نقش بیانگر سیستم های اندازه گیری عملکرد: مطالعه زمینه طرح توسعه بهداشت روانی
|کد مقاله||سال انتشار||مقاله انگلیسی||ترجمه فارسی||تعداد کلمات|
|30929||2015||19 صفحه PDF||سفارش دهید||17350 کلمه|
Publisher : Elsevier - Science Direct (الزویر - ساینس دایرکت)
Journal : Accounting, Organizations and Society, Available online 5 December 2014
The management control systems (MCS) literature has long recognized the importance of values and beliefs (e.g., Ouchi, 1979; Simons, 1995). However, in this literature, values and beliefs are typically presented in the context of mission statements or company slogans that can play little substantive role in shaping actions and behaviors. In this paper we focus on how MCS can play a more active role in values expression, and examine the potential for performance measurement systems (PMS) to be used within organizations to express the values and beliefs of organizational members. This use of PMS, which we term its expressive role, is important as pluralistic and expressive forms of organizing are becoming more prevalent. Furthermore, prior research indicates that enabling the expression of values and beliefs by organizational members can generate energy and commitment that are important to the achievement of organizational objectives. In a field study of a mental health development project in a non-government organization, we examine the design and operational characteristics that are important for the expressive role of PMS. We also examine the interplay between the expressive role and the instrumental role of PMS and identify circumstances in which these roles can clash and/or be complementary.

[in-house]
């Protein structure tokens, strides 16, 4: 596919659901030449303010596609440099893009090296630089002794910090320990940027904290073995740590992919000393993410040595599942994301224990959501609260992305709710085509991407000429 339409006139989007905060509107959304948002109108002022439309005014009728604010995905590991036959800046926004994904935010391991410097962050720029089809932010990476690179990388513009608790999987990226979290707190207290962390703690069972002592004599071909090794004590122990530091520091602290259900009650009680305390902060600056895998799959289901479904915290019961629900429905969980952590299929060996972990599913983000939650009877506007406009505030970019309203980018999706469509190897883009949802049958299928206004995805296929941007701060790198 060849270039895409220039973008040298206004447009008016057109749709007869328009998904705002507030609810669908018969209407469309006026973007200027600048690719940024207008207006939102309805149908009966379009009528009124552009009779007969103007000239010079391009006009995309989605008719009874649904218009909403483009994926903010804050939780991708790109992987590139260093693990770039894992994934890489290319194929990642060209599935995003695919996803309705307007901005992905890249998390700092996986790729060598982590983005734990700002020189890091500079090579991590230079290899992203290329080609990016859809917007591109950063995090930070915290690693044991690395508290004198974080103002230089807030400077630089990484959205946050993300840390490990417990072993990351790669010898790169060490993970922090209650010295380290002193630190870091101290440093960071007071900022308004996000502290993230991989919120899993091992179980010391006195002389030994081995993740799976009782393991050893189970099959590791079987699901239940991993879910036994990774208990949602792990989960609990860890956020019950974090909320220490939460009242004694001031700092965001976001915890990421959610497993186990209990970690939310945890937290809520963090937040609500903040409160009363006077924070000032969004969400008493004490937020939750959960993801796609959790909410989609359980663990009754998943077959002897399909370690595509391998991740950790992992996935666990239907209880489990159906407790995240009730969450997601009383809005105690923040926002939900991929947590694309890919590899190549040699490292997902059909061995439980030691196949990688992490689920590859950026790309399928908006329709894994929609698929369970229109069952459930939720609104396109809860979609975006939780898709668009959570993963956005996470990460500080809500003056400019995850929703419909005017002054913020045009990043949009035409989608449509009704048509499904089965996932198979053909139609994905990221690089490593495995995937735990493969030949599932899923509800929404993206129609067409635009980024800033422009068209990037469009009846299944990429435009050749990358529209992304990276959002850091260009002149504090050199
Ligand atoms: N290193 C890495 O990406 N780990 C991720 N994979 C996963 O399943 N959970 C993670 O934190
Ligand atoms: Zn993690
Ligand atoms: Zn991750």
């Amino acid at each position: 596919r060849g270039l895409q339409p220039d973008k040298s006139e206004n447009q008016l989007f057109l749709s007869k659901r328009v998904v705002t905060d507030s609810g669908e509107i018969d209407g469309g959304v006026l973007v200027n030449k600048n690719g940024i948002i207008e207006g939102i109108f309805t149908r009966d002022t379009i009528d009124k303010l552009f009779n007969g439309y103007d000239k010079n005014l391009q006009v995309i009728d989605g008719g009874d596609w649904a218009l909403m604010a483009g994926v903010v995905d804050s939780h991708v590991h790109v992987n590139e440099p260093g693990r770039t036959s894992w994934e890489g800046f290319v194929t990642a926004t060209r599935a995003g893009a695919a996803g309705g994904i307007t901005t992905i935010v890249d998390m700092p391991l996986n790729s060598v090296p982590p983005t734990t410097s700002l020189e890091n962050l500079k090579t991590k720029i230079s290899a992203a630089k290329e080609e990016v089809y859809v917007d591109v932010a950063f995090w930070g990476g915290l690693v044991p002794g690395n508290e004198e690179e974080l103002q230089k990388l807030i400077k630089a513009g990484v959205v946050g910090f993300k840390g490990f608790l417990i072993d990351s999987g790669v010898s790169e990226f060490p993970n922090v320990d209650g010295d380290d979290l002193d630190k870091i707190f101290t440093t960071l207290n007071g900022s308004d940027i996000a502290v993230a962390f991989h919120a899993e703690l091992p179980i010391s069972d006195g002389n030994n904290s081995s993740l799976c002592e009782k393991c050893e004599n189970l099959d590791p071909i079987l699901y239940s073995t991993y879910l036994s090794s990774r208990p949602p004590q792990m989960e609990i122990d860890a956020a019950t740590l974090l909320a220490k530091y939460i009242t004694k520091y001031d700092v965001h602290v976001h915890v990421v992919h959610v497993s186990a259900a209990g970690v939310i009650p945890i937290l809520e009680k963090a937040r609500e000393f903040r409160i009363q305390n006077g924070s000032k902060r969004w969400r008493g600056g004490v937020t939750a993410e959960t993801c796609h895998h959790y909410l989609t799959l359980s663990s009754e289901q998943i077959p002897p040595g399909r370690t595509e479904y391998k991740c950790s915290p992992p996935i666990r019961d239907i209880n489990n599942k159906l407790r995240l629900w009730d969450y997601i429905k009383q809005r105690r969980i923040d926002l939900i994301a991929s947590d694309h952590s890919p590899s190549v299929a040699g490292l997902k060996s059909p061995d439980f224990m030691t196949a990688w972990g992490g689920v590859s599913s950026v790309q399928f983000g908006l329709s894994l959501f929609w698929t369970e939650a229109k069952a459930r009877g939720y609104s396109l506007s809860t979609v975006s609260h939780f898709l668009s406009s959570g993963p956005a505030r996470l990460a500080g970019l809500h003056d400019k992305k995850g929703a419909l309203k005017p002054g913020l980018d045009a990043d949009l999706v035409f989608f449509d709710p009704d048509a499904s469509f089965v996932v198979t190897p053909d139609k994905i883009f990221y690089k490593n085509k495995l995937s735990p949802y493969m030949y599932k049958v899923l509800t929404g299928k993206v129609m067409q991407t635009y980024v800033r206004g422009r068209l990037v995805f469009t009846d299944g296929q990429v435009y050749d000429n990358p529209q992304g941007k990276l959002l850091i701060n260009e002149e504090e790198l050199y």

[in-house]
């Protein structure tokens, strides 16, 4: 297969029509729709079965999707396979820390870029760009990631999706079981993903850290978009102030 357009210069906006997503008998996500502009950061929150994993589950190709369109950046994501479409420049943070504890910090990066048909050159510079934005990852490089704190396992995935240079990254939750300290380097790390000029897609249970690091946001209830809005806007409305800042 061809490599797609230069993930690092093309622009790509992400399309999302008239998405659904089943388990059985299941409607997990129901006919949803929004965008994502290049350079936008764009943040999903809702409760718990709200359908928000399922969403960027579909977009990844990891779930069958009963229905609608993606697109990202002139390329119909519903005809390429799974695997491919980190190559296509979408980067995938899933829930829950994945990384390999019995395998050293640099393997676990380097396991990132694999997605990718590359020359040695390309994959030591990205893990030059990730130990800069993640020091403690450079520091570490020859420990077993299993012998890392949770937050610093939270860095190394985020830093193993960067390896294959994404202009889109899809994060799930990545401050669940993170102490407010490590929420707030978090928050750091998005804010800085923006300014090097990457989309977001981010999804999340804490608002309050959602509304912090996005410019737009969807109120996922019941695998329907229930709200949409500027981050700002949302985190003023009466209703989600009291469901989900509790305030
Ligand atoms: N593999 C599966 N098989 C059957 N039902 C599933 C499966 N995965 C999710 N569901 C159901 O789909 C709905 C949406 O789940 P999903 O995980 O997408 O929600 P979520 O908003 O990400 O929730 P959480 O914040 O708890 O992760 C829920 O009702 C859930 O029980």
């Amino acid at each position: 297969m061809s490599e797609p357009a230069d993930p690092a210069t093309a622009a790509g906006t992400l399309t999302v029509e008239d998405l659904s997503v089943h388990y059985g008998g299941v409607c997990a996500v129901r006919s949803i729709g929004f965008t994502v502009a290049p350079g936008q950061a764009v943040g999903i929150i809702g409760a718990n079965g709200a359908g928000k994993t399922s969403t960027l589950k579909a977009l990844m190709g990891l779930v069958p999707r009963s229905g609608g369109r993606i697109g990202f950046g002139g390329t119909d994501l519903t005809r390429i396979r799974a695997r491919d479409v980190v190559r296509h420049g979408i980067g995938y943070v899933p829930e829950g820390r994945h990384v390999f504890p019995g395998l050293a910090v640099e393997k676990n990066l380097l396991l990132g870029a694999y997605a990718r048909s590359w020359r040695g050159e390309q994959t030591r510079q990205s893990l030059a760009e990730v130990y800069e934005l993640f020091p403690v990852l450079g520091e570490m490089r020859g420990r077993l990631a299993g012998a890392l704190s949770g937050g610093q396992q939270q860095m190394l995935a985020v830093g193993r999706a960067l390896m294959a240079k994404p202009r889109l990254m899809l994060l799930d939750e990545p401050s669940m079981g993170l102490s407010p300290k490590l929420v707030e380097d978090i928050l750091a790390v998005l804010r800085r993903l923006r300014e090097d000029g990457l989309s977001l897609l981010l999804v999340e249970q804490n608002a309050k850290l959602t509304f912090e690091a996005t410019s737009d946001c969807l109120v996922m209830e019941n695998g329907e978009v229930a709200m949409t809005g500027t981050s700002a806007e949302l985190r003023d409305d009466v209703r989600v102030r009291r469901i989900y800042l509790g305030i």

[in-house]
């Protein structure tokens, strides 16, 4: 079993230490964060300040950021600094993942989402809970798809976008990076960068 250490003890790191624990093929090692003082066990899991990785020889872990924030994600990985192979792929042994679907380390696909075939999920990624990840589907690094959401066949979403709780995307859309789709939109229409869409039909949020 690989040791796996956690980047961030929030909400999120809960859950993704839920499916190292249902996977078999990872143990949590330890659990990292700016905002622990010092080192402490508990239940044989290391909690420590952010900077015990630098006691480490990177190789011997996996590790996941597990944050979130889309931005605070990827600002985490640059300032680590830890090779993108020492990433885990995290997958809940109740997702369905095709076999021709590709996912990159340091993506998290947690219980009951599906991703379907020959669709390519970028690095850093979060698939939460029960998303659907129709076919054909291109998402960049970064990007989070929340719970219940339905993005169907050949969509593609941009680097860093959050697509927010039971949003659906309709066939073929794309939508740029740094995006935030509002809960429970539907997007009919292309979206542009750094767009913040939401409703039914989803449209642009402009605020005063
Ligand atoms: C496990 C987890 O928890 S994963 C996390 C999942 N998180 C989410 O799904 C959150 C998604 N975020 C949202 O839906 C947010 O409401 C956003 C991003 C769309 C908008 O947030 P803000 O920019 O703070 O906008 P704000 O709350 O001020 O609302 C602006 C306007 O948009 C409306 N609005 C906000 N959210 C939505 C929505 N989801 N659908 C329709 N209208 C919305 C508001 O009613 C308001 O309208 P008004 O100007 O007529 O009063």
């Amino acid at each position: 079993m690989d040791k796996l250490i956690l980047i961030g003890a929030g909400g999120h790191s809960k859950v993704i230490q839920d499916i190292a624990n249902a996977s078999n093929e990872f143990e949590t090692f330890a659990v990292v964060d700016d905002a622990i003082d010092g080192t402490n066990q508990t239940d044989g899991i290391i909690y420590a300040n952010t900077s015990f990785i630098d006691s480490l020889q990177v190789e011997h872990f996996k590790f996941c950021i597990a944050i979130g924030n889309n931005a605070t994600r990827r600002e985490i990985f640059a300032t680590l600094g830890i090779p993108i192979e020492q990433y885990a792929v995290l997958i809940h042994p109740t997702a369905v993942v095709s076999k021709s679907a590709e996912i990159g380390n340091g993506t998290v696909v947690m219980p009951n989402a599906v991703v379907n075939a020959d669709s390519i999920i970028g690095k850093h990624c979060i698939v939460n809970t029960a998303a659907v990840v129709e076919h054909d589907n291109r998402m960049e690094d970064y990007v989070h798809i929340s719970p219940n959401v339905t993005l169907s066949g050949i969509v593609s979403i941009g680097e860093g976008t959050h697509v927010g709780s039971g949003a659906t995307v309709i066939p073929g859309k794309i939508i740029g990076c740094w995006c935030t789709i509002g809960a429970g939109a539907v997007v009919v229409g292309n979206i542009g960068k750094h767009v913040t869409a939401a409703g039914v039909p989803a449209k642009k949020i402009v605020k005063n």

The management control systems (MCS) literature has long recognized that values and beliefs are important in the functioning of organizations (Ouchi, 1979 and Simons, 1995). Scholars have questioned, however, whether those MCS often associated with values and beliefs, such as mission statements and company slogans, play any substantial role in shaping actions and behaviors (e.g., Argyres & McGahan, 2002: 48). Furthermore, even in contexts where MCS are envisioned to play a more prominent role, it is typically to promote conformance by organizational members with corporate values and beliefs espoused by senior management (Ouchi, 1979 and Simons, 1995). In this way, there has been little attention directed toward the possibility for MCS to play a more active role in values expression, particularly in the context of enabling a wider variety of organizational members (and not only senior managers) to express their beliefs and values as part of their work in organizations. Attention to a more active role for MCS in values expression is important because recent research indicates that organizations are increasingly operating in more pluralistic contexts characterized by multiple objectives (Denis, Langley, & Rouleau, 2007). In this context, in addition to a purely instrumental rationale focused on the pursuit of specific objectives, organizations can have an expressive purpose (Berry, 2005, Etzioni, 1961, Frumkin, 2005 and Schultz et al., 2000). This expressive purpose reflects a focus on helping individuals to express their values, commitment and faith through their work in organizations (Frumkin, 2005, Gordon and Babchuk, 1959, Mason, 1996 and Schultz et al., 2000). A focus on the expressive dimension of organizations is consistent with emerging research attempting to reposition the role of organizational members’ values, beliefs and emotions at work – not as a nuisance or obstacle to organizational progress, but rather as a potentially productive feature of the work environment (Boedker and Chua, 2013, Bolton and Houlihan, 2009, Dutton et al., 2006 and Huy, 1999). In particular, research indicates that enabling the expression of values and beliefs by organizational members can generate energy and commitment, enhance learning and exploration of alternatives, and reduce value conflicts in ways that can aid the collective achievement of organizational objectives (c.f., Frumkin, 2005 and Huy, 1999). In this study we examine the potential for PMS to be used within organizations to express the values and beliefs of organizational members. In particular, we consider whether and how organizational members’ involvement with PMS can potentially provide a context within which their values and beliefs can be expressed. This focus on organizational members’ substantive engagement with PMS seeks to highlight a more active role for MCS in values expression, moving beyond the typically passive role ascribed to elements of MCS such as mission statements and slogans. We also seek to pay particular attention to the expression of values and beliefs held by a variety of organizational members, and not only on how PMS can be used instrumentally by senior managers to encourage conformance with corporate values and beliefs. Specifically, we address three interrelated research questions: Can PMS help organizational members to express their values and beliefs? If so, what design and operational characteristics of the PMS could help to facilitate this process? How does the expressive role of PMS relate to and/or conflict with an instrumental use of PMS in organizations? To analyze the potential for an expressive role of PMS we conducted a field study of the development of a PMS in the Sri Lankan office of Voluntary Service Overseas (VSO), a non-government organization (NGO) working in the field of international development. NGOs, like VSO, are characterized typically by the instrumental pursuit of specific objectives, such as poverty reduction and meeting other developmental goals related to health, education and empowerment. In addition, they are characterized by a salience of beliefs and values related to missions to help the disadvantaged, where organizational members participate in these organizations in order to help express their commitment to these values and causes (Frumkin, 2005 and Mason, 1996). Our empirical setting provides us with a powerful lens through which to examine the potential for PMS to play an expressive role, as well as the way in which this expressive role relates to the instrumental use of PMS in organizations. Our study contributes to the literature by developing and advancing understanding of the expressive role of PMS. We conceptualize this role as the capacity of a PMS to facilitate the display of a variety of values and beliefs held by organizational members. The findings from our field study indicate that the ability of a PMS to enable organizational members to express their values and beliefs is related to specific design and operational characteristics. The creation of a ‘playful’ environment (c.f., Huy, 1999) in which the PMS operates, and a PMS that is easily accessible to organizational members, are both important in order for the PMS to operate in an expressive role. Prompting the expression of values and beliefs by organizational members is then facilitated by the indicators included in the PMS aligning with the important values and beliefs of organizational members, where the development of a close affinity between the specific values and beliefs of organizational members and the precise content and wording of those indicators is paramount. Our identification and conceptualization of the expressive role of PMS contributes to the MCS literature (e.g., Simons, 1995) by exploring how values and beliefs can be discussed and expressed as part of MCS and how this actually shapes behavior. This is in contrast to, for example, MCS in the form of a mission statement that is neither referred to, nor thought about, by organizational members (e.g., Argyres & McGahan, 2002: 48). This focus also contributes to emerging research positioning the expression of organizational members’ values and emotions as a potentially productive feature of the work environment (Boedker and Chua, 2013, Bolton and Houlihan, 2009, Dutton et al., 2006 and Huy, 1999). In particular, our study provides insight into the way in which the expression of values through PMS can help the achievement of organizational objectives by mobilizing the energy, motivation and commitment that values expression can create (c.f., Dutton et al., 2006, Frumkin, 2005 and Huy, 1999). Examination of the expressive role of PMS is likely to be important for those organizations that have an evident expressive purpose, such as NGOs, and for organizations more generally as pluralistic and expressive forms of organizing become more prevalent (Denis et al., 2007, Schultz et al., 2000, Huy, 1999 and Dutton et al., 2006). The remainder of the paper is structured as follows. The next section provides the theoretical framework for the study. The third section details the research method. The fourth section provides information on the case context, with the fifth and sixth sections presenting our empirical analysis from our field study. In the final section we discuss our findings and provide concluding comments.